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Shameem Akthar illustrates how a gym ball can be used to intensify your practice

Some props help you enter a new pose and give you support. Other props help you intensify it. So the trick is to know what prop to use and the intention of use—to get over physical or emotional inhibition, or to deepen an already strong practice. So, in this latter category, the gym ball fits the bill perfectly. It is also called the stability ball for that reason, because it requires you to stabilise your body when you use it, and the challenge of maintaining the balance is so demanding that it loads the demand on your muscles enough to deepen the challenge and tone you up further. All balancing acts require intense engagement from the mind too; so, therefore, it can be meditative in a dynamic fashion.

The first reason, of course, is a strong one: to get over your inhibitions in a pose or develop and prepare your muscles for the pose, such as the wheel pose (chakrasana). Ideally, when you use a gym ball on your own, you need to ensure there is somebody to help hold the ball in place or use a wall or block to prevent it from rolling off. Even though it looks like a fun prop, it can be an extremely tricky one to use and a fall from it can be disconcerting. Here, we are showing you a simple and safe pose that may be attempted with the gym ball. It is the shoulder pose (kandharasana) and referred to more popularly as the pelvic tilt.


Pelvic tilt (kandharasana)

Stabilise the gym ball by placing it firmly against a wall or strong, immovable furniture like a long sofa. Lie down as shown, with legs bent at the knees, feet close to the ball. Lift both feet and place them firmly on the ball. You may need to keep both feet apart to increase control. Your arms should be along the body, palms firm and flat on the ground. Hoist your hips high, inhaling. Exhaling, drop the hips down. Do this a few times and increase the challenge by increasing the number of repetitions, or by holding the pose longer. Benefits: This pose exerts a more intense challenge on the calf and hip muscles, thus toning and shaping them further. Other benefits are the same as in the basic pose: an immune boost, resolution of lower back problems, control of cardiovascular and blood pressure issues, strengthening the uro-genital system and working on the thyroid gland.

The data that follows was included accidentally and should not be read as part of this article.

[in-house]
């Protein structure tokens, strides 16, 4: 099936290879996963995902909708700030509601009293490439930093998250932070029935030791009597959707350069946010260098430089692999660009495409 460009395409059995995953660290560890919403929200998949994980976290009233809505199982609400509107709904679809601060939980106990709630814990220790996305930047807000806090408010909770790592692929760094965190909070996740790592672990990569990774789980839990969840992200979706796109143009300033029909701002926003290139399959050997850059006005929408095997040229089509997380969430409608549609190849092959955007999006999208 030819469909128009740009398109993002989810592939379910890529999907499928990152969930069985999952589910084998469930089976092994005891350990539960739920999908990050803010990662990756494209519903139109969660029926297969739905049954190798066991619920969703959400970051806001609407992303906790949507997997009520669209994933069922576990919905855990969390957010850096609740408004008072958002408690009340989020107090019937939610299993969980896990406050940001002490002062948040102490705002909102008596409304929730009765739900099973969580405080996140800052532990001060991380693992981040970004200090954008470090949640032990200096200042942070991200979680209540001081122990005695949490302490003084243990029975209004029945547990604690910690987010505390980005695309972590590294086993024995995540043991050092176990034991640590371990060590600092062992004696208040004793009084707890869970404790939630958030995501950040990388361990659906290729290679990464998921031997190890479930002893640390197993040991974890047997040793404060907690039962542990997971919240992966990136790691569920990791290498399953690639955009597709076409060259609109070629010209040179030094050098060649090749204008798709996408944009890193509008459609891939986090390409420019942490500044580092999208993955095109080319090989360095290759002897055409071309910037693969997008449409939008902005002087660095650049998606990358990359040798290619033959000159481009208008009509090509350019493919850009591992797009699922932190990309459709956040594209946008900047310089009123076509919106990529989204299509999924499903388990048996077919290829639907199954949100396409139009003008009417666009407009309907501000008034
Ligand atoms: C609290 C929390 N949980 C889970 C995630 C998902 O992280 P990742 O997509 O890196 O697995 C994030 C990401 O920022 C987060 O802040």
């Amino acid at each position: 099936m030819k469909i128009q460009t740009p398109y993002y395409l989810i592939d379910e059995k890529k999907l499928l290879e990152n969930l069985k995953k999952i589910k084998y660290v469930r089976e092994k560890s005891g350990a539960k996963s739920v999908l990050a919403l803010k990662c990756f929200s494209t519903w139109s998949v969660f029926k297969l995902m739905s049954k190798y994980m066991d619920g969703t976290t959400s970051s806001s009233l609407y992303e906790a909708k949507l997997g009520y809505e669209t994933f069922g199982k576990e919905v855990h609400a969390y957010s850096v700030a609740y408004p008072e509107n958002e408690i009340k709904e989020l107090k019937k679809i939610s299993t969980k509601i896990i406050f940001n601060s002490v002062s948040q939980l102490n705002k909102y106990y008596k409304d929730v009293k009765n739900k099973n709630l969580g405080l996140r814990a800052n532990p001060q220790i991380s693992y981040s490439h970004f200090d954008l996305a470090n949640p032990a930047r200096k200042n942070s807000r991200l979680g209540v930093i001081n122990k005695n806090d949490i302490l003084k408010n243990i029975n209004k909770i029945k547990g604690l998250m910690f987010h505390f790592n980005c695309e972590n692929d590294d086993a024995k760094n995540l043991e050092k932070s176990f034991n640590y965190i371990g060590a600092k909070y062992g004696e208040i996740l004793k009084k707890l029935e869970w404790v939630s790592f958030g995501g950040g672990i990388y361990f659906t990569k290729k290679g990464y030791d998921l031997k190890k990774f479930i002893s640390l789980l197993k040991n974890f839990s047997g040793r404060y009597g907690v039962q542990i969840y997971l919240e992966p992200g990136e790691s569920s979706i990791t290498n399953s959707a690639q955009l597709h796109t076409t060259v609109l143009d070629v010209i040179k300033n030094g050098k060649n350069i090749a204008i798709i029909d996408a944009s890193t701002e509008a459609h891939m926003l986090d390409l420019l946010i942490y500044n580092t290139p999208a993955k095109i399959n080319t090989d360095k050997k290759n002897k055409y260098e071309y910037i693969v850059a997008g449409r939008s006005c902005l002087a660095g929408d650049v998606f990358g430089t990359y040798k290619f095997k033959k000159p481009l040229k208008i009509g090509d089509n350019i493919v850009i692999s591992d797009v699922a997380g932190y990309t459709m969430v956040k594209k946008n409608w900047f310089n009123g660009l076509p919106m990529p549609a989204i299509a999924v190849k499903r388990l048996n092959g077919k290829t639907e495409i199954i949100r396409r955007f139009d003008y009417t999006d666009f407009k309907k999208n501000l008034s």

Draksha spardha (grape race)

As this involves a race, choose a space where people can walk/run (depending on the ability of participants). At one end of the space, hang several bunches of grapes (according to the number of participants). They should be at a height where the participants can reach them with their mouth. Lightly, tie the hands of the participants behind their back with a scarf or kerchief. When the race is announced, the lined-up participants should cover the space fast, run to their respective bunches and, without using the hands, eat up as much as possible and race back. The winner is the one who finishes first. You can also hang other edible stuff like a biscuit or anything that allows itself to be hung and eaten without too much chewing or biting. Remember not to keep too much of the edible stuff, though, because participants may get excited and forget to swallow! (Ensure there is no such danger by suggesting that the participants display that they are chewing the food and not keeping it in their mouths.) This game builds speed, impulse control and mental and physical agility.

Shameem Akthar is a Mumbai-based yoga acharya. If you have any queries for her, mail us or email at (Please consult your physician before following the advice given here)

Featured in Harmony — Celebrate Age Magazine
April 2017